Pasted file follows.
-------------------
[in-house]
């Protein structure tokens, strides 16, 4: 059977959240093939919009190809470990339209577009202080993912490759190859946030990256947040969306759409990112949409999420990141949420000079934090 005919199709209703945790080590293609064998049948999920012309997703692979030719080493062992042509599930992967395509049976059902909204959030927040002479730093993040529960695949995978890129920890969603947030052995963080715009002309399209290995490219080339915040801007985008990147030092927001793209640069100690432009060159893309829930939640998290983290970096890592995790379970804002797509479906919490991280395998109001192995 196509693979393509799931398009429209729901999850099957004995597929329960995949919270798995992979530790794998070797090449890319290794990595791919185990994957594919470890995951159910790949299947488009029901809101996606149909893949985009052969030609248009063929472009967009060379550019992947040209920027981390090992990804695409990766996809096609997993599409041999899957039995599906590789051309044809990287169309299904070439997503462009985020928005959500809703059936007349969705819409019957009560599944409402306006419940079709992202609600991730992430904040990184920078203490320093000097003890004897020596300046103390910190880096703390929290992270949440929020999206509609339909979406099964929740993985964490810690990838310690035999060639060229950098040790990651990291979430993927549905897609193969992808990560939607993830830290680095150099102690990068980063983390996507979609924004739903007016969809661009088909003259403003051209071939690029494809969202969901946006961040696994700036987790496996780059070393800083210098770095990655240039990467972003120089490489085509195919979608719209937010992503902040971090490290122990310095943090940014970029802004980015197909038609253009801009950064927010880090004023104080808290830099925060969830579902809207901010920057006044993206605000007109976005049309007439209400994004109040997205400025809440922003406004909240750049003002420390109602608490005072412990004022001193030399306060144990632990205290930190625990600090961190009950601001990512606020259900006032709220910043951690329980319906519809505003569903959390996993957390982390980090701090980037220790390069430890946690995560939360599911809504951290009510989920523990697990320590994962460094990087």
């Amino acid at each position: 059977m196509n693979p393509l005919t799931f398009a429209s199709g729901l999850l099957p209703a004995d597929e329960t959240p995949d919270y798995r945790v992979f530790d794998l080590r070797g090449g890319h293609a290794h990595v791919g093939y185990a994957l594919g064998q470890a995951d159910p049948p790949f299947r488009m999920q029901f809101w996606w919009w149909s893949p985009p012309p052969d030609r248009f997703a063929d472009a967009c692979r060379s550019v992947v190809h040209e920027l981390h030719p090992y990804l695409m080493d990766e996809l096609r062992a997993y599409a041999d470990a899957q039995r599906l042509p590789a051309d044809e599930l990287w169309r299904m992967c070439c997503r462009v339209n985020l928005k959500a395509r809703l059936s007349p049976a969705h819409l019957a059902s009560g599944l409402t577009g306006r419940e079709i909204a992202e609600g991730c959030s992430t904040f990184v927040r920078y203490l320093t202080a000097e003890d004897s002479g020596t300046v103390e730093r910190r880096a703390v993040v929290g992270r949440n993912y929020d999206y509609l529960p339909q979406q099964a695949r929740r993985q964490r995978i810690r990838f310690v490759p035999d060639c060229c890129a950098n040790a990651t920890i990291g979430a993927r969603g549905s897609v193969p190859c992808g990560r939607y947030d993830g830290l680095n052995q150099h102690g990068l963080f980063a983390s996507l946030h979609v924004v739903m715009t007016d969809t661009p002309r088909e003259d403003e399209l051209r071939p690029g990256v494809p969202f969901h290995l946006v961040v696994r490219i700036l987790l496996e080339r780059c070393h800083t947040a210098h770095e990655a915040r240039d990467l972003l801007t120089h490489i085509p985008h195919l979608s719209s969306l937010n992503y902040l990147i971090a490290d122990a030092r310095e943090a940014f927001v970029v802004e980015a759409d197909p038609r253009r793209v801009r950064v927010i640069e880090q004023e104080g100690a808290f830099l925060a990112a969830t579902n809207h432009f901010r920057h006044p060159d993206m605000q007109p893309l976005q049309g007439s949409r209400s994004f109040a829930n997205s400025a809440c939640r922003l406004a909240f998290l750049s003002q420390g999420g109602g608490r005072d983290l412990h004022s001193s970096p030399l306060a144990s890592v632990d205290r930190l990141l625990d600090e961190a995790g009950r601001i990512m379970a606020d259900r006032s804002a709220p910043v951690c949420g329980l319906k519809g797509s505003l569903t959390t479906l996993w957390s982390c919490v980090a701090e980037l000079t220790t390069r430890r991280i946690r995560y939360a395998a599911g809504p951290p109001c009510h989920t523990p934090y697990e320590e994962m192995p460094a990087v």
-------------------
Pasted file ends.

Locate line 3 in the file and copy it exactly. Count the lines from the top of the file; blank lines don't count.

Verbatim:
């Amino acid at each position: 059977m196509n693979p393509l005919t799931f398009a429209s199709g729901l999850l099957p209703a004995d597929e329960t959240p995949d919270y798995r945790v992979f530790d794998l080590r070797g090449g890319h293609a290794h990595v791919g093939y185990a994957l594919g064998q470890a995951d159910p049948p790949f299947r488009m999920q029901f809101w996606w919009w149909s893949p985009p012309p052969d030609r248009f997703a063929d472009a967009c692979r060379s550019v992947v190809h040209e920027l981390h030719p090992y990804l695409m080493d990766e996809l096609r062992a997993y599409a041999d470990a899957q039995r599906l042509p590789a051309d044809e599930l990287w169309r299904m992967c070439c997503r462009v339209n985020l928005k959500a395509r809703l059936s007349p049976a969705h819409l019957a059902s009560g599944l409402t577009g306006r419940e079709i909204a992202e609600g991730c959030s992430t904040f990184v927040r920078y203490l320093t202080a000097e003890d004897s002479g020596t300046v103390e730093r910190r880096a703390v993040v929290g992270r949440n993912y929020d999206y509609l529960p339909q979406q099964a695949r929740r993985q964490r995978i810690r990838f310690v490759p035999d060639c060229c890129a950098n040790a990651t920890i990291g979430a993927r969603g549905s897609v193969p190859c992808g990560r939607y947030d993830g830290l680095n052995q150099h102690g990068l963080f980063a983390s996507l946030h979609v924004v739903m715009t007016d969809t661009p002309r088909e003259d403003e399209l051209r071939p690029g990256v494809p969202f969901h290995l946006v961040v696994r490219i700036l987790l496996e080339r780059c070393h800083t947040a210098h770095e990655a915040r240039d990467l972003l801007t120089h490489i085509p985008h195919l979608s719209s969306l937010n992503y902040l990147i971090a490290d122990a030092r310095e943090a940014f927001v970029v802004e980015a759409d197909p038609r253009r793209v801009r950064v927010i640069e880090q004023e104080g100690a808290f830099l925060a990112a969830t579902n809207h432009f901010r920057h006044p060159d993206m605000q007109p893309l976005q049309g007439s949409r209400s994004f109040a829930n997205s400025a809440c939640r922003l406004a909240f998290l750049s003002q420390g999420g109602g608490r005072d983290l412990h004022s001193s970096p030399l306060a144990s890592v632990d205290r930190l990141l625990d600090e961190a995790g009950r601001i990512m379970a606020d259900r006032s804002a709220p910043v951690c949420g329980l319906k519809g797509s505003l569903t959390t479906l996993w957390s982390c919490v980090a701090e980037l000079t220790t390069r430890r991280i946690r995560y939360a395998a599911g809504p951290p109001c009510h989920t523990p934090y697990e320590e994962m192995p460094a990087v």